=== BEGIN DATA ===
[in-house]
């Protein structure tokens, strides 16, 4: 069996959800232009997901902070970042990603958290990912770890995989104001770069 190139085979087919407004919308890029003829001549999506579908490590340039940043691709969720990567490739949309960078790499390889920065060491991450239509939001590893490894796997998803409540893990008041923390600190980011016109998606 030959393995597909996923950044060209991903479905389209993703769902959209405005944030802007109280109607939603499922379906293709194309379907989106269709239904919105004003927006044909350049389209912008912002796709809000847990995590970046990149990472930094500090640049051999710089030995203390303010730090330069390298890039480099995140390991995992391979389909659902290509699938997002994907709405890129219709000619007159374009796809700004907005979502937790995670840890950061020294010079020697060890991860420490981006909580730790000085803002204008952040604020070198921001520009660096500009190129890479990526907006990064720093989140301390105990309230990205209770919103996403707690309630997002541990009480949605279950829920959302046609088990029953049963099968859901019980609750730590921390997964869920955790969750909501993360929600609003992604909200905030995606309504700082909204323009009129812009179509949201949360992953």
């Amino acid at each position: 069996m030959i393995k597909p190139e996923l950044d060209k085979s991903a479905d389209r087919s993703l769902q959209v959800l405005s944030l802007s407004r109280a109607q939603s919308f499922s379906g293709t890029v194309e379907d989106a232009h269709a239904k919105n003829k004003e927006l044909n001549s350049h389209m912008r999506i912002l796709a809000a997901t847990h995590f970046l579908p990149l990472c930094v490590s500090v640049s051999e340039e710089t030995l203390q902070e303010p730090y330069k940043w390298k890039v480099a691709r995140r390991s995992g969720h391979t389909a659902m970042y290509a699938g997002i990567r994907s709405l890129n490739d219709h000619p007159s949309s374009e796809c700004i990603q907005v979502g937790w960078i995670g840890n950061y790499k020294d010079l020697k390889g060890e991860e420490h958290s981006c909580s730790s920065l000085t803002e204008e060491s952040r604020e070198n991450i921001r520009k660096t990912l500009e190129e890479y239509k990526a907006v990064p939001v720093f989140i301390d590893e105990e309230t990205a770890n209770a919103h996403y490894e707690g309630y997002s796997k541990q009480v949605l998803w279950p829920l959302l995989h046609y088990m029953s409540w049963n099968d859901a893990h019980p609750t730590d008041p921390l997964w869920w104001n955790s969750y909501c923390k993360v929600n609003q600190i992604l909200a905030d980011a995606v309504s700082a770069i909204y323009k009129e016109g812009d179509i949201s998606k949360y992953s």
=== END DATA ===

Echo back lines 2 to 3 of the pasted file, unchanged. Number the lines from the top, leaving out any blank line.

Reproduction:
């Protein structure tokens, strides 16, 4: 069996959800232009997901902070970042990603958290990912770890995989104001770069 190139085979087919407004919308890029003829001549999506579908490590340039940043691709969720990567490739949309960078790499390889920065060491991450239509939001590893490894796997998803409540893990008041923390600190980011016109998606 030959393995597909996923950044060209991903479905389209993703769902959209405005944030802007109280109607939603499922379906293709194309379907989106269709239904919105004003927006044909350049389209912008912002796709809000847990995590970046990149990472930094500090640049051999710089030995203390303010730090330069390298890039480099995140390991995992391979389909659902290509699938997002994907709405890129219709000619007159374009796809700004907005979502937790995670840890950061020294010079020697060890991860420490981006909580730790000085803002204008952040604020070198921001520009660096500009190129890479990526907006990064720093989140301390105990309230990205209770919103996403707690309630997002541990009480949605279950829920959302046609088990029953049963099968859901019980609750730590921390997964869920955790969750909501993360929600609003992604909200905030995606309504700082909204323009009129812009179509949201949360992953």
């Amino acid at each position: 069996m030959i393995k597909p190139e996923l950044d060209k085979s991903a479905d389209r087919s993703l769902q959209v959800l405005s944030l802007s407004r109280a109607q939603s919308f499922s379906g293709t890029v194309e379907d989106a232009h269709a239904k919105n003829k004003e927006l044909n001549s350049h389209m912008r999506i912002l796709a809000a997901t847990h995590f970046l579908p990149l990472c930094v490590s500090v640049s051999e340039e710089t030995l203390q902070e303010p730090y330069k940043w390298k890039v480099a691709r995140r390991s995992g969720h391979t389909a659902m970042y290509a699938g997002i990567r994907s709405l890129n490739d219709h000619p007159s949309s374009e796809c700004i990603q907005v979502g937790w960078i995670g840890n950061y790499k020294d010079l020697k390889g060890e991860e420490h958290s981006c909580s730790s920065l000085t803002e204008e060491s952040r604020e070198n991450i921001r520009k660096t990912l500009e190129e890479y239509k990526a907006v990064p939001v720093f989140i301390d590893e105990e309230t990205a770890n209770a919103h996403y490894e707690g309630y997002s796997k541990q009480v949605l998803w279950p829920l959302l995989h046609y088990m029953s409540w049963n099968d859901a893990h019980p609750t730590d008041p921390l997964w869920w104001n955790s969750y909501c923390k993360v929600n609003q600190i992604l909200a905030d980011a995606v309504s700082a770069i909204y323009k009129e016109g812009d179509i949201s998606k949360y992953s």